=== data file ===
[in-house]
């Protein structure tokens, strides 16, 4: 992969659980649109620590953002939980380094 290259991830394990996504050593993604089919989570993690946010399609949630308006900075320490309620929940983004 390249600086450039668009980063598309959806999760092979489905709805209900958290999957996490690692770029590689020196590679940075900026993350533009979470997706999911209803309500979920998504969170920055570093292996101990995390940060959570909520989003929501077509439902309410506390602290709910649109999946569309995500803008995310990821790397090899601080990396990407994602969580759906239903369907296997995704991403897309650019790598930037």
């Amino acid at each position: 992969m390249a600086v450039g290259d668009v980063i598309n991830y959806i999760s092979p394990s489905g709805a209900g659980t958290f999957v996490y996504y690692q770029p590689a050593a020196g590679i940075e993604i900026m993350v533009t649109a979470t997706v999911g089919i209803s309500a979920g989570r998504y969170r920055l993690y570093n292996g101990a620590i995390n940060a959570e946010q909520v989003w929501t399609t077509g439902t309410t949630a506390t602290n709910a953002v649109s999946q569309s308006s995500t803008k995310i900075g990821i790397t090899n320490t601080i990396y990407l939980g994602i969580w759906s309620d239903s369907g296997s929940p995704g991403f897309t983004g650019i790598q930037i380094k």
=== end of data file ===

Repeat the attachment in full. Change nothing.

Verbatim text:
[in-house]
């Protein structure tokens, strides 16, 4: 992969659980649109620590953002939980380094 290259991830394990996504050593993604089919989570993690946010399609949630308006900075320490309620929940983004 390249600086450039668009980063598309959806999760092979489905709805209900958290999957996490690692770029590689020196590679940075900026993350533009979470997706999911209803309500979920998504969170920055570093292996101990995390940060959570909520989003929501077509439902309410506390602290709910649109999946569309995500803008995310990821790397090899601080990396990407994602969580759906239903369907296997995704991403897309650019790598930037």
């Amino acid at each position: 992969m390249a600086v450039g290259d668009v980063i598309n991830y959806i999760s092979p394990s489905g709805a209900g659980t958290f999957v996490y996504y690692q770029p590689a050593a020196g590679i940075e993604i900026m993350v533009t649109a979470t997706v999911g089919i209803s309500a979920g989570r998504y969170r920055l993690y570093n292996g101990a620590i995390n940060a959570e946010q909520v989003w929501t399609t077509g439902t309410t949630a506390t602290n709910a953002v649109s999946q569309s308006s995500t803008k995310i900075g990821i790397t090899n320490t601080i990396y990407l939980g994602i969580w759906s309620d239903s369907g296997s929940p995704g991403f897309t983004g650019i790598q930037i380094k």